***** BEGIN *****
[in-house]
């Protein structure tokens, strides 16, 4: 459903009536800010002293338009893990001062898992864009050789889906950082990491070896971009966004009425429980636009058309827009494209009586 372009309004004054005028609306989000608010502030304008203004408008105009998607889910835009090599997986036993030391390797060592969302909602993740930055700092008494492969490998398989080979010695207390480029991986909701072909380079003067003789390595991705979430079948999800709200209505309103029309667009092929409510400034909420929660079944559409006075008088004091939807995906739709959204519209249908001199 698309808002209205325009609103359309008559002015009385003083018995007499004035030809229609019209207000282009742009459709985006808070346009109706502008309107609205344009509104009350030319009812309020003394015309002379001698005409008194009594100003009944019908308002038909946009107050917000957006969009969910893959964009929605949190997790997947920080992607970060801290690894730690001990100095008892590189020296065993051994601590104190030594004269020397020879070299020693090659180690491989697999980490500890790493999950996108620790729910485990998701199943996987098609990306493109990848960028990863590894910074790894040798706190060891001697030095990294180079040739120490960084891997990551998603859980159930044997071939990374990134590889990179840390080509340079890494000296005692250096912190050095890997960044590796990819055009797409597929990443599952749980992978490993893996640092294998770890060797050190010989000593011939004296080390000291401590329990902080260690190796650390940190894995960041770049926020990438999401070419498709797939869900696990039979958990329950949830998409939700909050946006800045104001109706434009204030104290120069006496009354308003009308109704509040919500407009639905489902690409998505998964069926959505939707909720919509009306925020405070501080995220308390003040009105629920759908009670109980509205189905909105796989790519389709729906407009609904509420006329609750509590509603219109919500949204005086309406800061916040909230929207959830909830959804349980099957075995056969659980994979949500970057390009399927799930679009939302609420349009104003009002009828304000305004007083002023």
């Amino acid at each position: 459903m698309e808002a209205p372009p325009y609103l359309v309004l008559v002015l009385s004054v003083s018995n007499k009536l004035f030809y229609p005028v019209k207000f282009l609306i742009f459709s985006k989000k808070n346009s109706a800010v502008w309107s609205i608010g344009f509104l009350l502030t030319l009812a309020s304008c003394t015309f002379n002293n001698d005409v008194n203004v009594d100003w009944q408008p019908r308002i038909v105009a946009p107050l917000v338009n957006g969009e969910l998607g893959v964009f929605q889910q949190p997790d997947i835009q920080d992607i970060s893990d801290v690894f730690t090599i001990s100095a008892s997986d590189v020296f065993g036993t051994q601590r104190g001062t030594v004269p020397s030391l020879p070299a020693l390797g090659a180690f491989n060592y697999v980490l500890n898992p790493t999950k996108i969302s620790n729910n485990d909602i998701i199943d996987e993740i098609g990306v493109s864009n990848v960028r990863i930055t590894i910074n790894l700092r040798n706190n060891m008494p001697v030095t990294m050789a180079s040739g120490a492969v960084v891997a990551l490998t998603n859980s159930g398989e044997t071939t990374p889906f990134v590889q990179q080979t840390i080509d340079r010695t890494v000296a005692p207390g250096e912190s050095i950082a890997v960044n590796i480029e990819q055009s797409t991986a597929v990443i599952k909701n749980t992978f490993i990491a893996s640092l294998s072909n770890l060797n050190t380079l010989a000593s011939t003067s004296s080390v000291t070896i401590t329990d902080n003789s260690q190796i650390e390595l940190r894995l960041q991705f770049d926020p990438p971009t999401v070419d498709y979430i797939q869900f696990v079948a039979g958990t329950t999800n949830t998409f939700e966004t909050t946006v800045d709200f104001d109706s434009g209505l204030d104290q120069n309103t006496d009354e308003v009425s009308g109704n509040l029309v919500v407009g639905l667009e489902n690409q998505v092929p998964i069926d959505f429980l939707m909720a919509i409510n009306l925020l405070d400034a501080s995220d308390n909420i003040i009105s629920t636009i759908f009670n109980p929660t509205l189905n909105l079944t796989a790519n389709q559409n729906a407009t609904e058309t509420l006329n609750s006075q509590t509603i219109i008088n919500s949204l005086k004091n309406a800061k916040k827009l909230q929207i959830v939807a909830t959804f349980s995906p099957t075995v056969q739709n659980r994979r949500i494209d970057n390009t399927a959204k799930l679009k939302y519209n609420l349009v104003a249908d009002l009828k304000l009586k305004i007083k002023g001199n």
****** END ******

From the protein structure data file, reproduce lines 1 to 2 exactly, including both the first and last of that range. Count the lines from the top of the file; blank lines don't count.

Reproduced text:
[in-house]
């Protein structure tokens, strides 16, 4: 459903009536800010002293338009893990001062898992864009050789889906950082990491070896971009966004009425429980636009058309827009494209009586 372009309004004054005028609306989000608010502030304008203004408008105009998607889910835009090599997986036993030391390797060592969302909602993740930055700092008494492969490998398989080979010695207390480029991986909701072909380079003067003789390595991705979430079948999800709200209505309103029309667009092929409510400034909420929660079944559409006075008088004091939807995906739709959204519209249908001199 698309808002209205325009609103359309008559002015009385003083018995007499004035030809229609019209207000282009742009459709985006808070346009109706502008309107609205344009509104009350030319009812309020003394015309002379001698005409008194009594100003009944019908308002038909946009107050917000957006969009969910893959964009929605949190997790997947920080992607970060801290690894730690001990100095008892590189020296065993051994601590104190030594004269020397020879070299020693090659180690491989697999980490500890790493999950996108620790729910485990998701199943996987098609990306493109990848960028990863590894910074790894040798706190060891001697030095990294180079040739120490960084891997990551998603859980159930044997071939990374990134590889990179840390080509340079890494000296005692250096912190050095890997960044590796990819055009797409597929990443599952749980992978490993893996640092294998770890060797050190010989000593011939004296080390000291401590329990902080260690190796650390940190894995960041770049926020990438999401070419498709797939869900696990039979958990329950949830998409939700909050946006800045104001109706434009204030104290120069006496009354308003009308109704509040919500407009639905489902690409998505998964069926959505939707909720919509009306925020405070501080995220308390003040009105629920759908009670109980509205189905909105796989790519389709729906407009609904509420006329609750509590509603219109919500949204005086309406800061916040909230929207959830909830959804349980099957075995056969659980994979949500970057390009399927799930679009939302609420349009104003009002009828304000305004007083002023």